The findings add to the growing body of evidence that caloric restriction in a wide range of species significantly boosts longevity. Dogs are the only large mammals -- and the closest human relatives -- for which a diet-restriction study has been completed. Similar studies involving primates are ongoing.
The results, from scientists at the University of Pennsylvania School of Veterinary Medicine, Nestle Purina PetCare Company, University of Illinois, Cornell University and Michigan State University, will be the subject of a Sept. 20-21 symposium in St. Louis. Partial results were published in May in the Journal of the American Veterinary Medical Association.
The study involved 48 Labrador retrievers from seven litters. Littermates were paired, with one dog fed 25 percent fewer calories than its sibling starting at 8 weeks of age. The researchers found a median life span of 13 years among dogs whose food intake was reduced, while dogs in the group fed a diet higher in calories were uniformly overweight and had a median life span of 11.2 years.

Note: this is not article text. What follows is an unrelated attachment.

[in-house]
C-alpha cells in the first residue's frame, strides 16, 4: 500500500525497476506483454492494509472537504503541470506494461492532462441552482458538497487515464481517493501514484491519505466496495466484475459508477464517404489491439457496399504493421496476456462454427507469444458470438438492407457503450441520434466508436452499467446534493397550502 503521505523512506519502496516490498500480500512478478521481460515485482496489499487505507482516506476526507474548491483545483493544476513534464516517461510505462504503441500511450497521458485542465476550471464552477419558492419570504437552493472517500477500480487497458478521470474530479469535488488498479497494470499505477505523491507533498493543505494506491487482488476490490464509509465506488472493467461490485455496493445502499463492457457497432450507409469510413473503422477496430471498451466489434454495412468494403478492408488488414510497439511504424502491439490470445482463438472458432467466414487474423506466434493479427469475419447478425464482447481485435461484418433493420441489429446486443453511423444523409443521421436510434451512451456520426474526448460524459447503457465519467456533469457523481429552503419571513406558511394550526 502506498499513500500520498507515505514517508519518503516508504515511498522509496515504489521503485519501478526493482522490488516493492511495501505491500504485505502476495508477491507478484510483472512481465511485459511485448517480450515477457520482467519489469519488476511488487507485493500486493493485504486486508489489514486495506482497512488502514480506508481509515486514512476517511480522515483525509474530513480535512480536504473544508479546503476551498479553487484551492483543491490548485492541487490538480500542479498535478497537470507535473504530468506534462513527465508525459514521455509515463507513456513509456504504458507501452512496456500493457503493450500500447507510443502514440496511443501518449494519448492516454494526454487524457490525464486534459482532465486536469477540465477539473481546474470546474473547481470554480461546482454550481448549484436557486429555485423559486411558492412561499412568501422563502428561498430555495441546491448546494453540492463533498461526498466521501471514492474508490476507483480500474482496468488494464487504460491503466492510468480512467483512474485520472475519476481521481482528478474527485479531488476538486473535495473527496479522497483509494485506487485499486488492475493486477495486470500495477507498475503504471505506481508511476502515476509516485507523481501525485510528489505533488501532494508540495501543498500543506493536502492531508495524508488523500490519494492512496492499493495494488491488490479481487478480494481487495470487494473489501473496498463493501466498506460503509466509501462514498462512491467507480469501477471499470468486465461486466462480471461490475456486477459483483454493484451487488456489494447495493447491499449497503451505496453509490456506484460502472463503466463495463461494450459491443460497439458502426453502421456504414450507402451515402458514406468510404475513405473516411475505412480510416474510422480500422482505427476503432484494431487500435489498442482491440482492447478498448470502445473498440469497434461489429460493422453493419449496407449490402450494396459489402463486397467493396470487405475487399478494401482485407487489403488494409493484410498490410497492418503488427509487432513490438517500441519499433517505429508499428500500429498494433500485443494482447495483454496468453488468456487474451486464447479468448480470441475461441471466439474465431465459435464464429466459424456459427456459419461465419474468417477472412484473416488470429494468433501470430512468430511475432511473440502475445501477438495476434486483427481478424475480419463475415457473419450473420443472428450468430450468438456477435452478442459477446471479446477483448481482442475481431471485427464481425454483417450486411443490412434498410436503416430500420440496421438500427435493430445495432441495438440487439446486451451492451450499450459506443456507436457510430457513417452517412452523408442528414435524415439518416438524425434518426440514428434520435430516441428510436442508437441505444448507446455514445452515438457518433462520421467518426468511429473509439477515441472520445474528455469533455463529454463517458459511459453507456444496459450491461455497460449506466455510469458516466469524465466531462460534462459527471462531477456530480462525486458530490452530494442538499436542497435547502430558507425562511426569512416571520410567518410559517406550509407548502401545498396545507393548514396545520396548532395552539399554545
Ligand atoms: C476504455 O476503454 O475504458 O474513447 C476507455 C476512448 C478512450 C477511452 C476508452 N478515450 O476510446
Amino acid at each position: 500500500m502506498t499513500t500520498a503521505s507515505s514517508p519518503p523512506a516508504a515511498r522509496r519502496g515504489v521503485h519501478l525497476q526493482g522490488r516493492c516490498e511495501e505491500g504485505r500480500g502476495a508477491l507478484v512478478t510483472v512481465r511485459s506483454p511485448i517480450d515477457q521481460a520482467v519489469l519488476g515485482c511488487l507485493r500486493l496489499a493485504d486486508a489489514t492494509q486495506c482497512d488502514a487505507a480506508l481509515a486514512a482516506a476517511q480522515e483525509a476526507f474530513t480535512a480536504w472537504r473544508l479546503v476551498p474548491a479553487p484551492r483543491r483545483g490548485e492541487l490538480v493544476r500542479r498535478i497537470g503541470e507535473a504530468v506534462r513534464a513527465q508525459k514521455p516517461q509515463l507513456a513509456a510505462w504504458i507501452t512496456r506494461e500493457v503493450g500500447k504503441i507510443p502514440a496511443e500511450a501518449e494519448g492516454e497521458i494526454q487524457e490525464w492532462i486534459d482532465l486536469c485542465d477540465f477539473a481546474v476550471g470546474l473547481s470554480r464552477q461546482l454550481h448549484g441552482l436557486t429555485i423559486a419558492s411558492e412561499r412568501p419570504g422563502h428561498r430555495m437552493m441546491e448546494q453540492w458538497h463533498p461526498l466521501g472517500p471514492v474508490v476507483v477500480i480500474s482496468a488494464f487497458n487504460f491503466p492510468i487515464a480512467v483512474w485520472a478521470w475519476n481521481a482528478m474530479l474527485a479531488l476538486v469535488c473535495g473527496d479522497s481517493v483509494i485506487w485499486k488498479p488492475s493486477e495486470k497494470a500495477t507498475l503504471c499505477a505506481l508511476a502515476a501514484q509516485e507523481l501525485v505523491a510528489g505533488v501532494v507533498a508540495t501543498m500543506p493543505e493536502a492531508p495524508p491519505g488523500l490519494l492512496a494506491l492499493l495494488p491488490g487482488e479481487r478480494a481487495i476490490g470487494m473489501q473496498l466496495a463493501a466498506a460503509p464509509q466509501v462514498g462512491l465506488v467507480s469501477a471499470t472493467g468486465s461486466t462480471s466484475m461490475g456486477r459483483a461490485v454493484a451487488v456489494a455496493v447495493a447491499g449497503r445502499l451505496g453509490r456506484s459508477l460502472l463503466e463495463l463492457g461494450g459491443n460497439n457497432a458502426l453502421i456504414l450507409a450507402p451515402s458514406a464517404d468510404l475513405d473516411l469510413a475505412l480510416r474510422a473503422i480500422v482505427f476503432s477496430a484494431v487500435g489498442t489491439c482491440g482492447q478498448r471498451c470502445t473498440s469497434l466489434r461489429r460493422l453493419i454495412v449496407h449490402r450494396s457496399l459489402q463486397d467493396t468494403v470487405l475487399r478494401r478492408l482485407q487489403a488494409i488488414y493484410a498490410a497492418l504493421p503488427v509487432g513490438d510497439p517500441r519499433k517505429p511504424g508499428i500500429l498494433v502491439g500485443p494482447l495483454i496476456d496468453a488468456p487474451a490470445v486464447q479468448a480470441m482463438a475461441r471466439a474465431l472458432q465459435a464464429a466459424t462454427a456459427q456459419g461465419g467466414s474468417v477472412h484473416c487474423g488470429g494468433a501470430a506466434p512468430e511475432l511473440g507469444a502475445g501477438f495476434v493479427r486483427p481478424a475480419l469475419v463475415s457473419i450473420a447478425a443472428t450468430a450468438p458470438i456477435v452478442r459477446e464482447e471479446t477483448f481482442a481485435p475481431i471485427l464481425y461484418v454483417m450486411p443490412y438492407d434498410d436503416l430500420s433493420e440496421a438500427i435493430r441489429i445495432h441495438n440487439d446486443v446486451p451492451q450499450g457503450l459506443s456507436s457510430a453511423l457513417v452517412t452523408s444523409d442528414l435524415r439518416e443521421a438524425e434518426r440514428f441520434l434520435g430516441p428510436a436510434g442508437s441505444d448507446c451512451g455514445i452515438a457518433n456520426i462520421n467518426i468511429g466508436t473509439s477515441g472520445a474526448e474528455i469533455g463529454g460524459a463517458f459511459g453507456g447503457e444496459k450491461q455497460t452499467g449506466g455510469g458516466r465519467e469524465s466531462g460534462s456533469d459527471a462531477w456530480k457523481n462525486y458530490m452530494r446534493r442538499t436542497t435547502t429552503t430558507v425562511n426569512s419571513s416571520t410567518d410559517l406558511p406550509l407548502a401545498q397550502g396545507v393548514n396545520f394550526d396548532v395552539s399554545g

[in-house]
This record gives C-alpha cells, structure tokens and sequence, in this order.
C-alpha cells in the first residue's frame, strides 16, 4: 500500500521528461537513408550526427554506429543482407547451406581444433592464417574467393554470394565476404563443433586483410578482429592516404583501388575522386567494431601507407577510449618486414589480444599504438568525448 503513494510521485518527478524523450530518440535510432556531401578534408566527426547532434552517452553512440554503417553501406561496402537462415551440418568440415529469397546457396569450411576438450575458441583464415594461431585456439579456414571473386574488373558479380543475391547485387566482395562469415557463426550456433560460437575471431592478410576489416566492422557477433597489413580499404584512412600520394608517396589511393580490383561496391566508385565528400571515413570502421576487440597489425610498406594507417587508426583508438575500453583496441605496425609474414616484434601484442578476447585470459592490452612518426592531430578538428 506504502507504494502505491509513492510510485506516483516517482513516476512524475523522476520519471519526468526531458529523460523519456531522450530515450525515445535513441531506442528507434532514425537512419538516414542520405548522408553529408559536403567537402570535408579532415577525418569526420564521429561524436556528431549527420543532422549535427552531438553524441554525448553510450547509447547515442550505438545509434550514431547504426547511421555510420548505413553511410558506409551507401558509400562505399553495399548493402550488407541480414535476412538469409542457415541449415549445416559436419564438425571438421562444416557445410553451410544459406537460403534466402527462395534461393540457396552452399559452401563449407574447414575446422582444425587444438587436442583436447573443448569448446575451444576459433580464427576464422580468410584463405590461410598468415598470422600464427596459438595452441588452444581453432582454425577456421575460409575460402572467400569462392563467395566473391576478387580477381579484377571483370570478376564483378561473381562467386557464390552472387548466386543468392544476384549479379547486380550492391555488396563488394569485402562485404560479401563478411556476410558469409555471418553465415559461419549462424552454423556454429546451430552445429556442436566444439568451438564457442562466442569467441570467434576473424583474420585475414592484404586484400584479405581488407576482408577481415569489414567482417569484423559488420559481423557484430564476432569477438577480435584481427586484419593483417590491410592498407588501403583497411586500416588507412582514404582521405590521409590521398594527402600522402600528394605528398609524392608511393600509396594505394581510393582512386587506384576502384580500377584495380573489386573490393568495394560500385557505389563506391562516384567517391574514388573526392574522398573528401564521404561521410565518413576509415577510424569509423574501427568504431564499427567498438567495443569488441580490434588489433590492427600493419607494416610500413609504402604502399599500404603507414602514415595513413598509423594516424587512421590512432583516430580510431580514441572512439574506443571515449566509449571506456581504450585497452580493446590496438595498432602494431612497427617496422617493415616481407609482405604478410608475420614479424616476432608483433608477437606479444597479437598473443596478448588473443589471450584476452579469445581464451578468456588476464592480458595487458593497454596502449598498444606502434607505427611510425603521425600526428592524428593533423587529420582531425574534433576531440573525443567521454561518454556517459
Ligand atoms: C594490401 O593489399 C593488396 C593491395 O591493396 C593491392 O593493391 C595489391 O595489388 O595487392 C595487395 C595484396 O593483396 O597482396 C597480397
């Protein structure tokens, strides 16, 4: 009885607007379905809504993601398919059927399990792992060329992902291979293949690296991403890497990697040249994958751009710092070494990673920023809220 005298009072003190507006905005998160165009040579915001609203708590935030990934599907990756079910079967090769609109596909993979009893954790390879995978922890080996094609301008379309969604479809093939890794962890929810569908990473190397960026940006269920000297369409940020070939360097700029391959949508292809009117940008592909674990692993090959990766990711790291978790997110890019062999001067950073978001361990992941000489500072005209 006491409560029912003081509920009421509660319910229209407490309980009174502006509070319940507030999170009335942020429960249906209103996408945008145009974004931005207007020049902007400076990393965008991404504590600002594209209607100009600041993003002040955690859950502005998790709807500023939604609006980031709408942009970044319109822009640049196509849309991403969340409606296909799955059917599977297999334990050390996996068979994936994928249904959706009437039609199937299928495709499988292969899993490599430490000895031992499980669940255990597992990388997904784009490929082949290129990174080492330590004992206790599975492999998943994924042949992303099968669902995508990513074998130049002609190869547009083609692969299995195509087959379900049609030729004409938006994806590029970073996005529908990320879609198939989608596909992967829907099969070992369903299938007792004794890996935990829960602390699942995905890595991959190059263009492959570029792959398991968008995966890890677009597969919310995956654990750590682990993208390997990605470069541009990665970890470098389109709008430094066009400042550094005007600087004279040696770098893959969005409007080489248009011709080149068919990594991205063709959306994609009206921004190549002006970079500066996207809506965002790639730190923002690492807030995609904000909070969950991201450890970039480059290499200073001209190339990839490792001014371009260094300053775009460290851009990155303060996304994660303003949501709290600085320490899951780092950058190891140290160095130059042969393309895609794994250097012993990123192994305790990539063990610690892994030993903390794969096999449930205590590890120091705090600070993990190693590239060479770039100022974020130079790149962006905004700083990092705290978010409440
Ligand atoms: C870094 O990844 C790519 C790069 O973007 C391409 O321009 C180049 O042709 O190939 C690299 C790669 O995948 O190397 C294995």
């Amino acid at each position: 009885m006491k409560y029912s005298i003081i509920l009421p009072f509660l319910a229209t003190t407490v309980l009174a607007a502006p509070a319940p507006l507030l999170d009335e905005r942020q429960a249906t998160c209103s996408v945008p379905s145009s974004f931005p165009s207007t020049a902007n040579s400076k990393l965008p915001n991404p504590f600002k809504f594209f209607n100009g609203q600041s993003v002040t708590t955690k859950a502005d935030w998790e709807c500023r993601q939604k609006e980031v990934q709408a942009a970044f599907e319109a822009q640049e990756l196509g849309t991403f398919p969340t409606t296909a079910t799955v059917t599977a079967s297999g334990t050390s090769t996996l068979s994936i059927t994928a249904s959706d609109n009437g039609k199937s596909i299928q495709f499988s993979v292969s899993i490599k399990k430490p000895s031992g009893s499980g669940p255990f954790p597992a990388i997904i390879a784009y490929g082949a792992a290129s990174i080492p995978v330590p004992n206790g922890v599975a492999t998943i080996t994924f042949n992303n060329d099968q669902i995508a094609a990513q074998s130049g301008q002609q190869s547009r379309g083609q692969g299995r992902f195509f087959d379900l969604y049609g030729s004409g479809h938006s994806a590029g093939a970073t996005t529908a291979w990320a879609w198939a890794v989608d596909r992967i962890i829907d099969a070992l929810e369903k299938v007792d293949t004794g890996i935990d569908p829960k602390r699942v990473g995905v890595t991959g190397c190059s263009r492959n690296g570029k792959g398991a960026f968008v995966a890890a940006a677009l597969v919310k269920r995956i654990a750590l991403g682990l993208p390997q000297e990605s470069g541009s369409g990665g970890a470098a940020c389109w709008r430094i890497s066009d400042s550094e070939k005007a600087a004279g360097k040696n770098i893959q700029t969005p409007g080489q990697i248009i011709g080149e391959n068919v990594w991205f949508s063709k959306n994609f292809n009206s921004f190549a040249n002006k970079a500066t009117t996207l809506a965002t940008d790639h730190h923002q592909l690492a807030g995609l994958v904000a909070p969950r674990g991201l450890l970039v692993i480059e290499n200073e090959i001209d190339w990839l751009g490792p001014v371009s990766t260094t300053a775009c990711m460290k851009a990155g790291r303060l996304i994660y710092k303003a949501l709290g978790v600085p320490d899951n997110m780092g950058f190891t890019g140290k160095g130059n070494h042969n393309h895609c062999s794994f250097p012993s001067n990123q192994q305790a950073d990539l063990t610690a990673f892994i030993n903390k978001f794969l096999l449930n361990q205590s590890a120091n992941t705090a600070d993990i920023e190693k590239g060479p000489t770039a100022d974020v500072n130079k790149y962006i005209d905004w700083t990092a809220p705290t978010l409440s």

"Impressive as they are, the life span figures are only part of the story," said Gail K. Smith, professor of orthopedic surgery at Penn and chair of the Department of Clinical Studies at the School of Veterinary Medicine's Philadelphia campus. "The study also showed that lean body conformation forestalls some chronic illnesses, most notably osteoarthritis, and that diet can either mitigate or exacerbate the expression of genetic diseases.
"This study should reinforce for dog owners the importance of keeping their dogs lean, with palpable ribs and an obvious waistline," Smith said. "Avoid giving dogs too many high-calorie treats and consider a br
Contact: Steve Bradt
University of Pennsylvania